This article was originally published on Unwritten.
“I will become a runner.”
I whisper the phrase to myself as I lace up my shoes, as I put on my headphones, and as I get bored at about half a mile through.
I try. And fail. And try again to be a runner. See, running and I have a love-hate relationship. I tell myself I’m going to do it. I buy the clothes I need, tie my shoes, and make my playlist. But no matter how hard I try, I fail. The runner’s high never comes for me and I get bored.
Even though I quite often fail, I don’t stop trying. It’s not so I can become “that runner girl” that you see on the street all the time or to blow up your news feed with my fitness posts. Because, honestly, my close friends and family don’t even know that I’ve been running again. It’s because it’s something I want to prove to myself. I find that no matter how many times I fail, I crave it even more.
I want to know I can. I want to pin that 5k, 10k, 15k sticker in my journal and know that I did it. For me, failing is just a part of my journey. Not the end.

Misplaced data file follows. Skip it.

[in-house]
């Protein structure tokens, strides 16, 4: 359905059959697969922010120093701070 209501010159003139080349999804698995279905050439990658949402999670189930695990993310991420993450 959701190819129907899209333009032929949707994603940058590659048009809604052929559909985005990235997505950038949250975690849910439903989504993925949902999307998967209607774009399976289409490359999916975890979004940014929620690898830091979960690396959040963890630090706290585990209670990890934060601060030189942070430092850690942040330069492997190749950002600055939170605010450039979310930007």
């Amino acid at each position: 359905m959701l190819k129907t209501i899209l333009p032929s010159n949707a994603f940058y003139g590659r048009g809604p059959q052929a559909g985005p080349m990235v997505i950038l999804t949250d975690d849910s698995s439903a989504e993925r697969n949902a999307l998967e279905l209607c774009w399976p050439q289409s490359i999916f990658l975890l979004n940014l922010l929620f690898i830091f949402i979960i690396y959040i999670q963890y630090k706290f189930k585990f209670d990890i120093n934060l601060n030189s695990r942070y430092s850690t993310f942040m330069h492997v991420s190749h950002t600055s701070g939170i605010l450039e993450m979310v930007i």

This is how a lot of things in my life work. I try not to think of it as failing, but as putting myself out there and trying. Glass half full, you know. I love to show myself that there’s more that I can do besides the things that so obviously give me joy. Reading and writing are a part of who I am, but I want to know what else I’m made of. That I can take something on and learn to love it. Make it a part of me. But most of the time I fail. And. That’s. Okay!
My family always told me that I wasn’t competitive enough. Which is true, in their defense. It’s because I truly love to fail just as much as I love succeeding. I feel like I learn even more about myself when I’m down than when I’m up. Am I saying that I want to do nothing but fail at things my entire life? No. But it doesn’t mean that I’m not going to kick myself when I’m down. I’m going to try harder. My failures make me who I am just as much as my successes do.
So next time you try and fail at something, don’t be hard on yourself. Look at what it taught you, get back up, and try again. And when you feel down, just know that I’m still a terrible runner.